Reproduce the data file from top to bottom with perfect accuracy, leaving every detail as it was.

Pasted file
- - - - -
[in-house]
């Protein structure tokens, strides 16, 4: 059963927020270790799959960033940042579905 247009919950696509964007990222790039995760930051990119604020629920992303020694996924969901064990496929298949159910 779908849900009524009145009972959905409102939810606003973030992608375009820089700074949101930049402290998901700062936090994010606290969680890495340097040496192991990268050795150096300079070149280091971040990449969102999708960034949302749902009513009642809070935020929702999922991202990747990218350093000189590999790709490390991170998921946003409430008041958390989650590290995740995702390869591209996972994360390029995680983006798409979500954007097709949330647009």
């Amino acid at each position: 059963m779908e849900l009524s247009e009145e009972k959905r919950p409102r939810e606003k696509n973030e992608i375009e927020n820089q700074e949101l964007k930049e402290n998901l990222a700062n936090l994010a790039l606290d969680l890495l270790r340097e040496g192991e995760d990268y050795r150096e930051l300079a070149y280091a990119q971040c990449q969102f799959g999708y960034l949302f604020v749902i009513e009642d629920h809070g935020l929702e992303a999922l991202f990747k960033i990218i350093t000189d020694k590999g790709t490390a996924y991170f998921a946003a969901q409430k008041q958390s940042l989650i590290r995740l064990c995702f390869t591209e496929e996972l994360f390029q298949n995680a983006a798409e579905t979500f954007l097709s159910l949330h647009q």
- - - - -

[in-house]
């Protein structure tokens, strides 16, 4: 059963927020270790799959960033940042579905 247009919950696509964007990222790039995760930051990119604020629920992303020694996924969901064990496929298949159910 779908849900009524009145009972959905409102939810606003973030992608375009820089700074949101930049402290998901700062936090994010606290969680890495340097040496192991990268050795150096300079070149280091971040990449969102999708960034949302749902009513009642809070935020929702999922991202990747990218350093000189590999790709490390991170998921946003409430008041958390989650590290995740995702390869591209996972994360390029995680983006798409979500954007097709949330647009």
């Amino acid at each position: 059963m779908e849900l009524s247009e009145e009972k959905r919950p409102r939810e606003k696509n973030e992608i375009e927020n820089q700074e949101l964007k930049e402290n998901l990222a700062n936090l994010a790039l606290d969680l890495l270790r340097e040496g192991e995760d990268y050795r150096e930051l300079a070149y280091a990119q971040c990449q969102f799959g999708y960034l949302f604020v749902i009513e009642d629920h809070g935020l929702e992303a999922l991202f990747k960033i990218i350093t000189d020694k590999g790709t490390a996924y991170f998921a946003a969901q409430k008041q958390s940042l989650i590290r995740l064990c995702f390869t591209e496929e996972l994360f390029q298949n995680a983006a798409e579905t979500f954007l097709s159910l949330h647009q």